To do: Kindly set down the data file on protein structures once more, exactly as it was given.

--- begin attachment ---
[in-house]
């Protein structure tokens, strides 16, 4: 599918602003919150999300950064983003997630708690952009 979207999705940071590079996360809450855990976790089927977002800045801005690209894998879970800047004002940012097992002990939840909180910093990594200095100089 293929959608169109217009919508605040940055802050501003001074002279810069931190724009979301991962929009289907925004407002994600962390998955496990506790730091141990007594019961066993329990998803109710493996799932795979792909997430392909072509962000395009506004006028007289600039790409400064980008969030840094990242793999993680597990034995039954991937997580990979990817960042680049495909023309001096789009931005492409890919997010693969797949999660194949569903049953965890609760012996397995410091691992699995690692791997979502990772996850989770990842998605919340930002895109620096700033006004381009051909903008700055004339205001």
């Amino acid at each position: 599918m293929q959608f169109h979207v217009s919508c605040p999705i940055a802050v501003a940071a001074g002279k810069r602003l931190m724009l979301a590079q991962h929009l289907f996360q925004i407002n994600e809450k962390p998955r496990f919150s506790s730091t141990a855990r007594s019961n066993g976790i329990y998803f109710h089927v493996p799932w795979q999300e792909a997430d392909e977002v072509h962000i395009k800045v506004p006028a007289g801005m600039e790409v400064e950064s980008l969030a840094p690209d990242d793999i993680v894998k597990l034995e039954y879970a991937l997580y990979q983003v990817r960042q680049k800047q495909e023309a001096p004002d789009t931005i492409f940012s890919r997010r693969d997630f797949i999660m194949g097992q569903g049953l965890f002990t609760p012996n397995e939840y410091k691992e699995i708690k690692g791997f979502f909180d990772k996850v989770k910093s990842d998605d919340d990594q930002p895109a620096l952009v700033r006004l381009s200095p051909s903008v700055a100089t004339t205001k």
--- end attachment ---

[in-house]
């Protein structure tokens, strides 16, 4: 599918602003919150999300950064983003997630708690952009 979207999705940071590079996360809450855990976790089927977002800045801005690209894998879970800047004002940012097992002990939840909180910093990594200095100089 293929959608169109217009919508605040940055802050501003001074002279810069931190724009979301991962929009289907925004407002994600962390998955496990506790730091141990007594019961066993329990998803109710493996799932795979792909997430392909072509962000395009506004006028007289600039790409400064980008969030840094990242793999993680597990034995039954991937997580990979990817960042680049495909023309001096789009931005492409890919997010693969797949999660194949569903049953965890609760012996397995410091691992699995690692791997979502990772996850989770990842998605919340930002895109620096700033006004381009051909903008700055004339205001």
């Amino acid at each position: 599918m293929q959608f169109h979207v217009s919508c605040p999705i940055a802050v501003a940071a001074g002279k810069r602003l931190m724009l979301a590079q991962h929009l289907f996360q925004i407002n994600e809450k962390p998955r496990f919150s506790s730091t141990a855990r007594s019961n066993g976790i329990y998803f109710h089927v493996p799932w795979q999300e792909a997430d392909e977002v072509h962000i395009k800045v506004p006028a007289g801005m600039e790409v400064e950064s980008l969030a840094p690209d990242d793999i993680v894998k597990l034995e039954y879970a991937l997580y990979q983003v990817r960042q680049k800047q495909e023309a001096p004002d789009t931005i492409f940012s890919r997010r693969d997630f797949i999660m194949g097992q569903g049953l965890f002990t609760p012996n397995e939840y410091k691992e699995i708690k690692g791997f979502f909180d990772k996850v989770k910093s990842d998605d919340d990594q930002p895109a620096l952009v700033r006004l381009s200095p051909s903008v700055a100089t004339t205001k």